How to Reverse Hair Loss
Coming to terms with hair loss can be the source of a lot of unwanted stress and frustration. After all, we're quite attached to our hair. Even though a lot of men may pull off the bald look extremely well, saying goodbye to a thick head of hair can be difficult.
But what if we told you that experiencing hair loss doesn't mean that you have to go bald? In fact, with the right hair loss treatment program, you might be able to stop the dreaded receding hairline.
If you're not ready to do the comb-over or go completely buzzed and have been wondering how to reverse hair loss, keep reading. Because that’s exactly what we're going to talk about — how you can stop male pattern baldness and, in some cases, even reverse it.
You’re not going to be able to preserve your head of hair if you don’t take action. The sooner you spot the problem and start a treatment program, the better your chances are to stop hair loss. The challenge that a lot of people face is spotting the signs of balding before losing a significant portion of hair.
Here are the most common reversible signs of balding.
The most obvious signs of balding are, well, bald spots. There was hair there once, and now there isn’t.
You’ll typically notice bald spots on the crown or vertex of your head, but different types of hair loss, like telogen effluvium, can result in bald spots on random places on the scalp and sides of your head.
Believe it or not, it’s perfectly normal to lose between 50 to 100 hairs per day. It sounds like a lot, but when you take into consideration the fact that the average human has 100,000 hairs on their head, losing a hundred of them doesn’t sound that devastating.
But when you start noticing a drastic amount of hairs on your pillow cases, at the bottom of your shower or even on your clothing at the end of the day, it may be time to speak with a healthcare professional.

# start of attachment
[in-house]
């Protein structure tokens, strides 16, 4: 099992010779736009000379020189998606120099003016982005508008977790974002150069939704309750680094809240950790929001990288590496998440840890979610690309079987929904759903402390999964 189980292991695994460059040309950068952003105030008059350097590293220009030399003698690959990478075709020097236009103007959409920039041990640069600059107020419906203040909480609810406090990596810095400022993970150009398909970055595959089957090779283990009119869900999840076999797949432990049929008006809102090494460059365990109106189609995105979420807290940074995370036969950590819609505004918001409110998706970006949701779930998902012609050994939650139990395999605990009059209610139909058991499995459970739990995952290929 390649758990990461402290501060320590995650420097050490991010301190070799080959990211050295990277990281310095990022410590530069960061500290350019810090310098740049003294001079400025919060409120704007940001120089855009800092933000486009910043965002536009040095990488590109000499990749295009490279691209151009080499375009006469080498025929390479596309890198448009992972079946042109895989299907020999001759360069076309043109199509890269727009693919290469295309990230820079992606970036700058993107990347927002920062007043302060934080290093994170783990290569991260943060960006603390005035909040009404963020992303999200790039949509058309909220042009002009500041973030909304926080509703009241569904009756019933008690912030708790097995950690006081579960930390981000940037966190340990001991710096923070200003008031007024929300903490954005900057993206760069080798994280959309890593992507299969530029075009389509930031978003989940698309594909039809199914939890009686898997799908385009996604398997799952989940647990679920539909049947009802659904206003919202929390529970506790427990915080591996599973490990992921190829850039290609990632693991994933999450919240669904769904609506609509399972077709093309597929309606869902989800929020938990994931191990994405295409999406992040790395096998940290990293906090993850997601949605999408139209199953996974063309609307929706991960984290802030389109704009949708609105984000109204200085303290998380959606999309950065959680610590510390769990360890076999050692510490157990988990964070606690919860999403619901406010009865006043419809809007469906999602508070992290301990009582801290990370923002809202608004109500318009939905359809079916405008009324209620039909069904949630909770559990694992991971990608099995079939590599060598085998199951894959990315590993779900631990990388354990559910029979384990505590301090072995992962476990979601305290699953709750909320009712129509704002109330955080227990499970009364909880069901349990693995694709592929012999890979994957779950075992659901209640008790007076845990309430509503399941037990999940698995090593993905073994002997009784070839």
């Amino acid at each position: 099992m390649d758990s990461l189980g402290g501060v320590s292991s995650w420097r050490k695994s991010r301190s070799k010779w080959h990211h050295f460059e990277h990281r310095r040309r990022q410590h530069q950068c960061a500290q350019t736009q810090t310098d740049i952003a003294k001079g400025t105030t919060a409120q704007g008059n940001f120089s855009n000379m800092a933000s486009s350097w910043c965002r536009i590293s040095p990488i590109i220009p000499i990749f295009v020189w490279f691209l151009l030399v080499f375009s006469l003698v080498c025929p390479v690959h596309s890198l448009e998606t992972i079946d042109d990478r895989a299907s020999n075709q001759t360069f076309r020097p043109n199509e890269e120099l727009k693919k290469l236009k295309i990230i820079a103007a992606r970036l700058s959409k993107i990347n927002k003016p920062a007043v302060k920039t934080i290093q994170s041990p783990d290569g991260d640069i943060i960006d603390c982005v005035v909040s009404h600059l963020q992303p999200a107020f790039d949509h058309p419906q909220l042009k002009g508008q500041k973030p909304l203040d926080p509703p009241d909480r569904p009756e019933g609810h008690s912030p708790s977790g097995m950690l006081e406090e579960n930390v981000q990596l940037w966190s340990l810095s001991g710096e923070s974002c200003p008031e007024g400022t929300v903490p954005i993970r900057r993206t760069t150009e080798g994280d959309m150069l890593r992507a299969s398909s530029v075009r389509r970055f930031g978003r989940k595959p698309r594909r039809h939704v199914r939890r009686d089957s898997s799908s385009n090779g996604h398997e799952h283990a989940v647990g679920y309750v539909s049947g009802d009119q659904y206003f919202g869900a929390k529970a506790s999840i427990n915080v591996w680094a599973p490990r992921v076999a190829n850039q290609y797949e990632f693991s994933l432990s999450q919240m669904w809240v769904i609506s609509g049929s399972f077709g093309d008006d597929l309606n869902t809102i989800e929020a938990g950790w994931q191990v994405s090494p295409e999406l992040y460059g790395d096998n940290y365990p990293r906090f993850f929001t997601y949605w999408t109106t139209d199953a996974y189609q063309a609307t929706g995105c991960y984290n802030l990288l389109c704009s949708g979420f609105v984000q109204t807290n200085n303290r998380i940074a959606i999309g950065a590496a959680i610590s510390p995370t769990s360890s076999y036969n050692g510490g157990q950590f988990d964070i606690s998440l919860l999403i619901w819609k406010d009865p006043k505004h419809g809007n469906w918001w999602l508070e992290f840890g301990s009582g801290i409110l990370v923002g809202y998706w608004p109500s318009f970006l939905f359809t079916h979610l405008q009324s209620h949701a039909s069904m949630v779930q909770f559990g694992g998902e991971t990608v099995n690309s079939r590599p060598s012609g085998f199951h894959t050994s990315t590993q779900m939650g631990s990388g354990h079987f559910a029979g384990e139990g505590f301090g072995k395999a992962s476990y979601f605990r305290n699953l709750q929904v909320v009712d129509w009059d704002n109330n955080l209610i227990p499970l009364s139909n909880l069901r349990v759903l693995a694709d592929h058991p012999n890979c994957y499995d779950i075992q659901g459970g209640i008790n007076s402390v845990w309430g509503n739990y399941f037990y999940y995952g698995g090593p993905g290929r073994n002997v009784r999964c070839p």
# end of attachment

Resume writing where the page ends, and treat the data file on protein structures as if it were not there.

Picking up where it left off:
This one is a little harder to actually identify, because a lot of the time, we tend to convince ourselves that we’re “just imagining it.” Right?
But it’s important to understand that thinning hair — either looking in the mirror and physically noticing what appear to be thinner areas of your scalp, being able to see your scalp skin, or noticing outright that your hair is growing slower and coming in thinner — is a major sign that you’re losing the hair that you have.
Next time you look in the mirror, rather than say, “I’m just imagining it,” make sure you reach out to your healthcare provider. There are plenty of tests they can administer in order to help determine if what you’re seeing in the mirror is real.
Ah yes, the sneakiest sign of hair loss. That’s probably not an official designation, but in our experiences, noticing your hairline actually receding gradually over time sneaks up on a lot of guys out there.
Your hairline typically recedes around your temples and in an area called your frontal scalp.
You’ll eventually start noticing your forehead looking just a little “longer,” or you’ll typically start noticing the infamous “M”-shape hair growth pattern on the front of your scalp.
Subtle changes in our hair growth can actually physically alter the way our hair lays or styles.
For instance, in male pattern baldness specifically, a sensitivity to a male sex hormone called dihydrotestosterone (DHT) causes the hair follicles to physically shrink, which then produces smaller, thinner hairs.
If you’ve been used to combing long, healthy, luscious strands of hair your entire life, you’ll likely notice a difference in the way thinner hair combs and styles.
When you notice one or more of these problems, you might be experiencing hair loss. For more information on the different stages of balding, have a look at the Norwood Scale.
There, you can see some of the common types of male pattern baldness. As hair loss progresses it becomes more difficult to keep your hair and potentially regrow lost hair.
Did you know that approximately 85% of American men will experience some level of androgenic alopecia (male pattern baldness) by age 50? Perhaps knowing you’re not alone isn’t enough to make you feel better, but understand that advancements in medical science have made it more likely to stop the signs of balding from progressing.